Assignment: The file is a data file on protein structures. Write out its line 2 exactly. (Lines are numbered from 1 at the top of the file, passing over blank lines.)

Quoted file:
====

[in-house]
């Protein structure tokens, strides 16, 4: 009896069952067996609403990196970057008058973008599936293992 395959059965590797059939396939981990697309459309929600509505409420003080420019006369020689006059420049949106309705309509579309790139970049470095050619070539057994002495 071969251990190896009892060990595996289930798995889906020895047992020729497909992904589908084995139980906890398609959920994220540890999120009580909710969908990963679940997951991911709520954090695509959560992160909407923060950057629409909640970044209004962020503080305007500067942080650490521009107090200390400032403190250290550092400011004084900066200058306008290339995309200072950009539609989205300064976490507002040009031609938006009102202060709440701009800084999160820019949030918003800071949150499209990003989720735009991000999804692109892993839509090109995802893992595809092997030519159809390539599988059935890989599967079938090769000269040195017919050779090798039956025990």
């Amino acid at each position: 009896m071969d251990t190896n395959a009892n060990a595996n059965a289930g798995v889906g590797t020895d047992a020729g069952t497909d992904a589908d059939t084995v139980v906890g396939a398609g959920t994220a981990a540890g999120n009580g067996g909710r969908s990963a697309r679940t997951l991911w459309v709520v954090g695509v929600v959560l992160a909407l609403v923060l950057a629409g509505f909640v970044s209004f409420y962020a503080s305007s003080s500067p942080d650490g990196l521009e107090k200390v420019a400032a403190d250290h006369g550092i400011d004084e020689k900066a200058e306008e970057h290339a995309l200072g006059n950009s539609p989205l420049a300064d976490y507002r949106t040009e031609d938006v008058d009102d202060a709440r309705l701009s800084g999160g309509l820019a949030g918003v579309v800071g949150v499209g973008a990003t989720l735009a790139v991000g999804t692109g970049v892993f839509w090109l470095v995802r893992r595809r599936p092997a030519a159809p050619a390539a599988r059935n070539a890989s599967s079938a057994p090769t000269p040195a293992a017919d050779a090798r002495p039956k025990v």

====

């Protein structure tokens, strides 16, 4: 009896069952067996609403990196970057008058973008599936293992 395959059965590797059939396939981990697309459309929600509505409420003080420019006369020689006059420049949106309705309509579309790139970049470095050619070539057994002495 071969251990190896009892060990595996289930798995889906020895047992020729497909992904589908084995139980906890398609959920994220540890999120009580909710969908990963679940997951991911709520954090695509959560992160909407923060950057629409909640970044209004962020503080305007500067942080650490521009107090200390400032403190250290550092400011004084900066200058306008290339995309200072950009539609989205300064976490507002040009031609938006009102202060709440701009800084999160820019949030918003800071949150499209990003989720735009991000999804692109892993839509090109995802893992595809092997030519159809390539599988059935890989599967079938090769000269040195017919050779090798039956025990």